When considered individually, fructose, dairy protein, and alcohol were significantly or marginally significantly associated with PD risk in the direction consistent with their estimated effects on plasma urate level (table 2). Vitamin C was not related to PD risk. After further adjustment for the dietary urate index, greater intake of fructose remained a significant predictor of a lower PD risk, but the associations between dairy protein and alcohol and PD were much attenuated. In contrast, vitamin C intake became significantly associated with a lower risk of PD (for comparison of the two extreme categories, adjusted RR = 0.46, 95 percent CI: 0.21, 0.98; p-trend = 0.04).
We conducted several sensitivity analyses to examine the robustness of our findings and observed similar significant associations. When we used an alternative urate index which further included meat and seafood, the results did not materially change. The multivariate-adjusted relative risk for the highest urate index quintile versus the lowest was 0.44 (95 percent CI: 0.27, 0.70; p-trend = 0.0002). After exclusion of subjects with gout at baseline, the relative risk for the highest urate index quintile versus the lowest was 0.46 (95 percent CI: 0.28, 0.75; p-trend = 0.001). In the 4-year lag analyses, the multivariate relative risks changed slightly, relative to the primary analyses. The relative risks were 1.0 (referent), 0.73, 0.94, 0.58, and 0.42 (95 percent CI: 0.25, 0.71; p-trend = 0.0007) for quintiles 1-5 of the urate index. When we excluded participants with a body mass index ≥30 or with reported hypertension, the multivariate-adjusted relative risks across quintiles of the index were 1.0 (referent), 0.64, 0.85, 0.58, and 0.38 (95 percent CI: 0.21, 0.69; p-trend = 0.001). Similar significant results were obtained when we used the cumulative average dietary urate index (for highest quintile vs. lowest, RR 0.55, 95 percent CI: 0.35, 0.87; p-trend = 0.01) and when we censored participants at the age of 75 years (for highest quintile vs. lowest, RR = 0.45, 95 percent CI: 0.26, 0.76; p-trend = 0.001). Similar patterns were seen for PD cases diagnosed by neurologists and PD cases diagnosed by nonneurologists. The adjusted relative risks across quintiles of the index were 1.0 (referent), 0.68, 0.84, 0.61, and 0.42 (p-trend = 0.001) for cases diagnosed by neurologists and 1.0 (referent), 0.63, 0.76, 0.55, and 0.55 for cases diagnosed by nonneurologists (p-trend = 0.20).
We did not find significant interactions between the dietary urate index and age, smoking status, body mass index, or caffeine intake at baseline (table 3). The association between a higher urate index and a lower PD risk was evident in subgroup analyses carried out according to age, smoking status, body mass index, and caffeine intake.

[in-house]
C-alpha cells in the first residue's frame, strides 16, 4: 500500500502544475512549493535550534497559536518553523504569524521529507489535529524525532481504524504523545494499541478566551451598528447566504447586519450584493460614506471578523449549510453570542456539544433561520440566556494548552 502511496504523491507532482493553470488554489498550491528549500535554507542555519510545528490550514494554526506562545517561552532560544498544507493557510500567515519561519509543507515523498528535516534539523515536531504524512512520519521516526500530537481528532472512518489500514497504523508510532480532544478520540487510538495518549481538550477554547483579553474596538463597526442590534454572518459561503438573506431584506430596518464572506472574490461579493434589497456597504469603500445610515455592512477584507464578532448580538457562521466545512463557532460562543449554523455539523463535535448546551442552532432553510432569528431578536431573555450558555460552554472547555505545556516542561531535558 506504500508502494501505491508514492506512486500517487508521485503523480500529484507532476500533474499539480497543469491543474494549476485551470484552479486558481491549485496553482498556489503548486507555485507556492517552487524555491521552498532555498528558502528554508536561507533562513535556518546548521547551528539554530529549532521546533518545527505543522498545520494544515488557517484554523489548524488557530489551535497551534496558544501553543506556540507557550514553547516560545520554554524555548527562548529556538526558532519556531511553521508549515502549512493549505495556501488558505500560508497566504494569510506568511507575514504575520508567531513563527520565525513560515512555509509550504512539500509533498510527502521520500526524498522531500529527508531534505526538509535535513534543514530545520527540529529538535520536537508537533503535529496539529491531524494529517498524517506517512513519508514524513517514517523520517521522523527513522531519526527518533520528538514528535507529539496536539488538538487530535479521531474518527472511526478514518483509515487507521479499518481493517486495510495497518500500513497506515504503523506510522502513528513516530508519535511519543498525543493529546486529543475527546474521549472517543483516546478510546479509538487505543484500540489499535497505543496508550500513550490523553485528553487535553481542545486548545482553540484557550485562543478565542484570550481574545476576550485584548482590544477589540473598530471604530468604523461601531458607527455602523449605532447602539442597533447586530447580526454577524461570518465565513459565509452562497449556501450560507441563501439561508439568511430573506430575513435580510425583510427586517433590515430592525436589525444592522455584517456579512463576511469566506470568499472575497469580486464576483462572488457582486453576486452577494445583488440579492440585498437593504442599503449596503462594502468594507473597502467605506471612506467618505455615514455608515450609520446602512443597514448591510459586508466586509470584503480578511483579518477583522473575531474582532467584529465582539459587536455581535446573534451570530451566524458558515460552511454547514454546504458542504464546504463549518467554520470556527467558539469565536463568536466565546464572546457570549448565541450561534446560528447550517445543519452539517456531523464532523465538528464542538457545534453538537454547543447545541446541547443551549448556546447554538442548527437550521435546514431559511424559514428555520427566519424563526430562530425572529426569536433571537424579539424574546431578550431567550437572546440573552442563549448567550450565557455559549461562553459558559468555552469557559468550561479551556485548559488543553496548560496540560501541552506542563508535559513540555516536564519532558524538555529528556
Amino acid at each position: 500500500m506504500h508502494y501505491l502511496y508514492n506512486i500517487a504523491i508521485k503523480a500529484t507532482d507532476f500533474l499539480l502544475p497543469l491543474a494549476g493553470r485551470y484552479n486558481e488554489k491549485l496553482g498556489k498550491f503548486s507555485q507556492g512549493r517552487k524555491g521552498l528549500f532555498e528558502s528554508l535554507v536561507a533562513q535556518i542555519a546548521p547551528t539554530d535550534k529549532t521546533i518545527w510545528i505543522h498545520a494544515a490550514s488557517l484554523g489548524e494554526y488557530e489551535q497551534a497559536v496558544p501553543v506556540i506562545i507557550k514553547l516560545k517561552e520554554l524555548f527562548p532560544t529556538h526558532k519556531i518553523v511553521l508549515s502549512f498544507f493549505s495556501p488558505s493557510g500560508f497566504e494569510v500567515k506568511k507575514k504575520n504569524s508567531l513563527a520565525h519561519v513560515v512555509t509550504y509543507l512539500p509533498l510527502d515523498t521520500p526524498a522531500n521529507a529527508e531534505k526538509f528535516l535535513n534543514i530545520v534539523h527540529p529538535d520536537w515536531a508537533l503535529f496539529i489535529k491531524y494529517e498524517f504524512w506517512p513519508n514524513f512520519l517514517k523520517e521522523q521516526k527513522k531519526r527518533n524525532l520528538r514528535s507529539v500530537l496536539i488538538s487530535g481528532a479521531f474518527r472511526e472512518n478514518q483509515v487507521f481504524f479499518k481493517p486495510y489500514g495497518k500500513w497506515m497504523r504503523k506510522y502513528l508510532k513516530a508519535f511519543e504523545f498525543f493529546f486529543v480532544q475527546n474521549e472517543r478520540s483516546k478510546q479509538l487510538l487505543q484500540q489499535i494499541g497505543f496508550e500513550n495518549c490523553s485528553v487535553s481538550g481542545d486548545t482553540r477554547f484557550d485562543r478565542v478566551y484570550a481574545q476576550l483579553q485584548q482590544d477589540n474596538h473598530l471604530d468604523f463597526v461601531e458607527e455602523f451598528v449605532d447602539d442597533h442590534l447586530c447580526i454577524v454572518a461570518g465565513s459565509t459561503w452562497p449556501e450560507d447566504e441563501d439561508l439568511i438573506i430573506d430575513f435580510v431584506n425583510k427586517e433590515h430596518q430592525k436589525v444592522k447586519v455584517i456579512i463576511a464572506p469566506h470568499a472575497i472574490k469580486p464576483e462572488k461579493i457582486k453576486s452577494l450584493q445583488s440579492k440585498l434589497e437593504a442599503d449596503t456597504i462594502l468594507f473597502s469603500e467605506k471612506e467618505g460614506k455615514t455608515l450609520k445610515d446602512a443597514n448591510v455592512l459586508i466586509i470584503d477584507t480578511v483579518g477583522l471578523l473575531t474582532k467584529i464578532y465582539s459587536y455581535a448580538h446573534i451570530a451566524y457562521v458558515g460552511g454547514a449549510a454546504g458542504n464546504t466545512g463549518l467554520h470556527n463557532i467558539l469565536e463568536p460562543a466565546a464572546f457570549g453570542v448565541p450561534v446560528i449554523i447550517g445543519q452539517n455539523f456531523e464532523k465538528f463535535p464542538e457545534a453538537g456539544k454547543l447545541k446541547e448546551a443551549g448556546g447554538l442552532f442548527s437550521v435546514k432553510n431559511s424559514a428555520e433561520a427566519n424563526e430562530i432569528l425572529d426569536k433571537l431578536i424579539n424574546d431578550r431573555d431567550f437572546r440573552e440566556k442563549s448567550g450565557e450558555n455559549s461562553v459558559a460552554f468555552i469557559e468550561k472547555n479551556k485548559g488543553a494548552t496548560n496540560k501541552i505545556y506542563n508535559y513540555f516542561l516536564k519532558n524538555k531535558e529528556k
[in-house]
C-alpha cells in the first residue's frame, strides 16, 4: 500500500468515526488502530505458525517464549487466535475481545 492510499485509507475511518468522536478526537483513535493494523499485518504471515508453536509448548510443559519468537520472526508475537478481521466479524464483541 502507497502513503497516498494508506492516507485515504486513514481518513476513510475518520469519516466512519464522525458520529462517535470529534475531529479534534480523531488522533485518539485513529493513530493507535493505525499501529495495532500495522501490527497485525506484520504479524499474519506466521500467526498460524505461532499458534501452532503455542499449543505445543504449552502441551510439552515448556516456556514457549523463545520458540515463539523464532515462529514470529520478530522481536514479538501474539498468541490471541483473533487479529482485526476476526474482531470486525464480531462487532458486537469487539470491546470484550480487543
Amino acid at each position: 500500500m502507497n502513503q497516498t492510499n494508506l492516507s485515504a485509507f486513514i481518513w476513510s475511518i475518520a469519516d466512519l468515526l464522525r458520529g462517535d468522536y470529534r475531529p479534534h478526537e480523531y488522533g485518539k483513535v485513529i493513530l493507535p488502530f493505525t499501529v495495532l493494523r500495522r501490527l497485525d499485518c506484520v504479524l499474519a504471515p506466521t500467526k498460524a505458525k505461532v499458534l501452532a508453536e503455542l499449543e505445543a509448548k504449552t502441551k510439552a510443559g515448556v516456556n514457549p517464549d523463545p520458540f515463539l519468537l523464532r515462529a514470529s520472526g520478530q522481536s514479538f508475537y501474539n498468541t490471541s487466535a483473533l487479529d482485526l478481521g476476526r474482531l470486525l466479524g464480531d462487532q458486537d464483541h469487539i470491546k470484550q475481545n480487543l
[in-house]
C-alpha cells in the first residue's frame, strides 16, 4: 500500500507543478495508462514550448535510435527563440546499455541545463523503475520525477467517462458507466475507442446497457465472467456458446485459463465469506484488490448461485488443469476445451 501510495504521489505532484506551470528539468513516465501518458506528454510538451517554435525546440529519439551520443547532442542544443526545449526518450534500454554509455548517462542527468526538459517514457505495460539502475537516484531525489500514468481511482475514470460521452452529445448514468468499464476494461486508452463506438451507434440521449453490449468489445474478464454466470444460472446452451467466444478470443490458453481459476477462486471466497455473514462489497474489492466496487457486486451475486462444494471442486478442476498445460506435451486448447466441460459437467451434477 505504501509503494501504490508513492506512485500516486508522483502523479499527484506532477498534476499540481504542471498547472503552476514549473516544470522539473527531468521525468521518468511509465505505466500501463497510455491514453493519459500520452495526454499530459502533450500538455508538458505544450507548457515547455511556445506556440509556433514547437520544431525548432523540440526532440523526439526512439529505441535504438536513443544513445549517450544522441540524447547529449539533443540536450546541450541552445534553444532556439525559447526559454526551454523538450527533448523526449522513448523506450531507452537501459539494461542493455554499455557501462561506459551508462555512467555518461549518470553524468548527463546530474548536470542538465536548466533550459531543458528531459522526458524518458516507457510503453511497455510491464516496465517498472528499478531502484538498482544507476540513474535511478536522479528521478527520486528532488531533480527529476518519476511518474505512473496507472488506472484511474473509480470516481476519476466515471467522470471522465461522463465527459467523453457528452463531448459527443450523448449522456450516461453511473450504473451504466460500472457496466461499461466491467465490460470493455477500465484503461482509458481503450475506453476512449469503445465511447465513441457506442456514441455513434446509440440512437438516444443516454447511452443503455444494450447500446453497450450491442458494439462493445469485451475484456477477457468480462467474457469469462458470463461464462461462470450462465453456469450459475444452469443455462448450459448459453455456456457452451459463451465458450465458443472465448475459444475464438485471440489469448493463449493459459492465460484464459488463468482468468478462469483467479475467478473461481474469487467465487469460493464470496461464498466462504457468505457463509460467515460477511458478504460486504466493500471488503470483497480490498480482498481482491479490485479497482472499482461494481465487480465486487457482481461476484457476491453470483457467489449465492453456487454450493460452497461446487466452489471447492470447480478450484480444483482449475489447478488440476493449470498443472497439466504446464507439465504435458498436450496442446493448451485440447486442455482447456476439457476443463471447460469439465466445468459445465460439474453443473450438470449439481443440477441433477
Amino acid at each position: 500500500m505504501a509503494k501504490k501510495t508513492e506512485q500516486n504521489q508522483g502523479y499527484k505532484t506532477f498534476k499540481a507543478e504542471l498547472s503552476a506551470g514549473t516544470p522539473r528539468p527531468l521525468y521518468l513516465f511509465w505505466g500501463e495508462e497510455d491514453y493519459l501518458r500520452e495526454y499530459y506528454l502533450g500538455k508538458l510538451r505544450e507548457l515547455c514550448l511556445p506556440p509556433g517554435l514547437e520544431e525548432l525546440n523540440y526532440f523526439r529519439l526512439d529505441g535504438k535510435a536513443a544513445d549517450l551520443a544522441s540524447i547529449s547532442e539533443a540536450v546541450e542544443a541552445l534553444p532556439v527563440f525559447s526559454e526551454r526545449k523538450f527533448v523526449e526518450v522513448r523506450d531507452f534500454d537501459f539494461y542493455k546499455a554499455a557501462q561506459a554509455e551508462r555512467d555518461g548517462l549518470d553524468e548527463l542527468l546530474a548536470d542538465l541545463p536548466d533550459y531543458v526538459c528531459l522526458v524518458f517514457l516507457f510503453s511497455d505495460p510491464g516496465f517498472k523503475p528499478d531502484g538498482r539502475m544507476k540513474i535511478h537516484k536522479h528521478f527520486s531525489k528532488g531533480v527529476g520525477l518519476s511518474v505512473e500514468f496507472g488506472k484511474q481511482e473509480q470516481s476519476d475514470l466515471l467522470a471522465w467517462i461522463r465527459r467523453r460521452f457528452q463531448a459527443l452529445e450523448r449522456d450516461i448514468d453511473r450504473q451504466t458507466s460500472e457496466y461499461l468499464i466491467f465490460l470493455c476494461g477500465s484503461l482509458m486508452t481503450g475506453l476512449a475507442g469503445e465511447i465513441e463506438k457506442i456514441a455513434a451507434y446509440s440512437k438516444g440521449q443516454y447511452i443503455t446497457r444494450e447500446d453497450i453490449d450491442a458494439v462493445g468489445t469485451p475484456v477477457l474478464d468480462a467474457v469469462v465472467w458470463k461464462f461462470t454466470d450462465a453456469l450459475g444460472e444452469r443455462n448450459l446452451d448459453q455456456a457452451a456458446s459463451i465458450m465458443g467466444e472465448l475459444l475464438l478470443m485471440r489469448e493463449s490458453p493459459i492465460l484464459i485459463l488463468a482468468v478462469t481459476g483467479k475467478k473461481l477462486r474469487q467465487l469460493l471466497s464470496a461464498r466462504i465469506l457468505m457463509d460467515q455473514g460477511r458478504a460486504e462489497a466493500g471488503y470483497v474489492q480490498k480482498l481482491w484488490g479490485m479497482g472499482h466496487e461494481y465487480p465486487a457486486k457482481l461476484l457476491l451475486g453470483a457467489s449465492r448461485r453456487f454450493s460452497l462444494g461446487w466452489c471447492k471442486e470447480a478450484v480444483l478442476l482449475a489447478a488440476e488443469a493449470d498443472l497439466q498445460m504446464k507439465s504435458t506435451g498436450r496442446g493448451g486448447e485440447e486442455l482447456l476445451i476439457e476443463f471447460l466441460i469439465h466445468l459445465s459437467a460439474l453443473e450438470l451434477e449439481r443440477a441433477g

In this large prospective study with 14 years of follow-up, we found that men with diets which may increase plasma urate level had a significantly reduced risk of developing PD: A greater than twofold reduction in risk was observed between the highest and lowest quintiles of a dietary urate index that summarizes the combined effects of diet on plasma urate level. Our results are unlikely to have been affected by recall or selection bias because of the prospective study design. The robustness of this association was further supported by a variety of sensitivity analyses.
Our results are consistent with the previous observations in several longitudinal studies that higher plasma urate level predicts a lower risk of PD (3-5) and with the recent finding that higher plasma urate level predicts a slower clinical progression of PD (6, 7). Earlier pathologic studies had demonstrated that PD patients had a lower cerebrospinal fluid urate or xanthine concentration than controls (29). However, neither the serologic studies nor the pathologic studies were able to exclude the possibility that the association between higher urate concentration and a lower risk of PD results from genetic factors causing both a decrease in plasma urate level and an increase in susceptibility to PD. In contrast, the results of the present study, suggesting that diet-dependent changes in plasma urate level modify PD risk, provide support for a protective effect of urate per se or of its metabolic correlates.
Experimental evidence also supports a potential role of urate in the pathogenesis of PD. Urate reduces oxidative stress primarily through its actions as an effective scavenger of peroxynitrite and hydroxyl radicals (2, 30). Urate completely prevented the death of the dopaminergic cells in culture induced by homocysteine plus rotenone or iron (31). Possible mechanisms for a neuroprotective action of urate include suppression of oxyradical accumulation and preservation of mitochondrial function (32), inhibition of the cytotoxic activity of lactoperoxidase (33), and protection from dopamine-induced apoptosis (34).